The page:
In modern time, starting in the 1990s, Go-Kart are considered "introductory course" for drivers who pursue the professional racing career path. With this above nature, the idea that Karting is a sport for the rich, not for talented drivers is gradually being eliminated.
Former President of the International Karting Committee of FIA (CIK-FIA) Abdul Abdulla bin Isa Al Khalifa once told Karting Magazine that Karting should be made cheaper and more accessible to more racing drivers. Therefore, during his term, CIK-FIA has introduced many solutions to reduce costs related to the racing. For example, World Karting Championship (KC) has been reduced from 5 to 4 days.
The future of Karting in Vietnam
Since the announcement Vietnam will host Formula One (F1) in 2020 in Hanoi, Karting has attracted the attention of more and more young people in 2019. Accordingly, GoKart Formula Racing Vietnam (FRV) 2019 - 2020 is the first professional race in Vietnam for professional drivers, which include categories for both professionals, amateurs and enthusiasts.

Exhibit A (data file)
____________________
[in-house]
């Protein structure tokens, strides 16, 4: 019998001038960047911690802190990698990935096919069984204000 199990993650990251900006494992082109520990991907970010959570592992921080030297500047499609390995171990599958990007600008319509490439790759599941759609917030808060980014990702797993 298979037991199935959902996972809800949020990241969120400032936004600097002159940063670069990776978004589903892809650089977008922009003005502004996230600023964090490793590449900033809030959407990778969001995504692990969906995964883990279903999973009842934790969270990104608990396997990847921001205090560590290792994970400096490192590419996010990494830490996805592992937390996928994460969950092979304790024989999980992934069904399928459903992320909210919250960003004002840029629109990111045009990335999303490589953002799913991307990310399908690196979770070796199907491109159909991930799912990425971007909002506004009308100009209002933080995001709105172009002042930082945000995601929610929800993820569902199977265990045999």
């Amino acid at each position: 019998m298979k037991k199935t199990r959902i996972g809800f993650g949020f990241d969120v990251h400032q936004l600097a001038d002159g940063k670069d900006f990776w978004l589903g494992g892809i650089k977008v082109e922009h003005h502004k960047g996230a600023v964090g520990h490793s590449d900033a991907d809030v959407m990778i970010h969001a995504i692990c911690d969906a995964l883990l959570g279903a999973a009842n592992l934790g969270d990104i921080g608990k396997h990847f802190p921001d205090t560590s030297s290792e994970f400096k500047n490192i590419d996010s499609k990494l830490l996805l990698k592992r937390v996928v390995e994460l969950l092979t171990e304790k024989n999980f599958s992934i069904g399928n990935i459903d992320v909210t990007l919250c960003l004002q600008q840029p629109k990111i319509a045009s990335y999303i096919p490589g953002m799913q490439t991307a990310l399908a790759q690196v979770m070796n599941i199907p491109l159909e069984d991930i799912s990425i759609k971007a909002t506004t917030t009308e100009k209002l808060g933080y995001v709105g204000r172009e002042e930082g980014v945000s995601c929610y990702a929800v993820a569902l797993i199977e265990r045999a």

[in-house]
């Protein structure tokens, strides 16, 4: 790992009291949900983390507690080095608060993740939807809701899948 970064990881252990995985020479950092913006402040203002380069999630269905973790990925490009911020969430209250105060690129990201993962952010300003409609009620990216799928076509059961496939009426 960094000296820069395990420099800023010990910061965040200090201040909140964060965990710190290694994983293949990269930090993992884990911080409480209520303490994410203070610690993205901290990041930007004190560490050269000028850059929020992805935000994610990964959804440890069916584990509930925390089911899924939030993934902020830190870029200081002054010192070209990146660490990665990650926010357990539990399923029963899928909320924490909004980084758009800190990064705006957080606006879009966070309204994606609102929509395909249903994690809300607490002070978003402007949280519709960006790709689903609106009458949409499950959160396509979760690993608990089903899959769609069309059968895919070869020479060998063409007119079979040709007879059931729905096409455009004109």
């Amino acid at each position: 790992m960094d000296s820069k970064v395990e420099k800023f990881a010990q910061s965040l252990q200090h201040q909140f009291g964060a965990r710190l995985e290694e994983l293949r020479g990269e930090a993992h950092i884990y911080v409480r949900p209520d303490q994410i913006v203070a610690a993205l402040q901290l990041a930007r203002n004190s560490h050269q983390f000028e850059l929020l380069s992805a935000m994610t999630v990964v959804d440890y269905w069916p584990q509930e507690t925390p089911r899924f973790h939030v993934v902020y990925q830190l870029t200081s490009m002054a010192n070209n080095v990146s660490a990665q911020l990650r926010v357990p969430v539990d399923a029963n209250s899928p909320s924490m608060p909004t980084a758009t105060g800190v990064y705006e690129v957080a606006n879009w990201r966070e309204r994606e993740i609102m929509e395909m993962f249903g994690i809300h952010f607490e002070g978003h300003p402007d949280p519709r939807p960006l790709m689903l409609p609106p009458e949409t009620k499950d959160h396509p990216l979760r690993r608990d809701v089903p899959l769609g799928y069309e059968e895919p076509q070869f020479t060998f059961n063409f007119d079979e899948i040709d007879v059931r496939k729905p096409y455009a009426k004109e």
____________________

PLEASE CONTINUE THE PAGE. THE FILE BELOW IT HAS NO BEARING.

In Vietnam, there are many challenges to develop Karting in particular, and motorsports in general; including social prejudices towards speed sports, lack of policies and educations to nurture child racing talents. Currently, the young driver -Doug Pham (Pham Hoang Nam) is rated as the best driver of the first generation of the TrippleX Karting professional Go-Kart club. He started learning Karting at the age of 10. Compared to other kart drivers in the world, this age is a bit late. For example, 7-times world champion Michael Schumacher started learning to drive kart the first time in his life at the age of 4.
Karting in Vietnam also starts later than many other countries in the world. Even in Southeast Asia, Vietnam also goes behind Thailand, Cambodia, Singapore or Maylaysia. Looking at the future ahead, there are many challenges but also many opportunities. However, it is believed the nurturing young talents should be the top priority who will later carry the future and the name of Vietnam to register in the world map.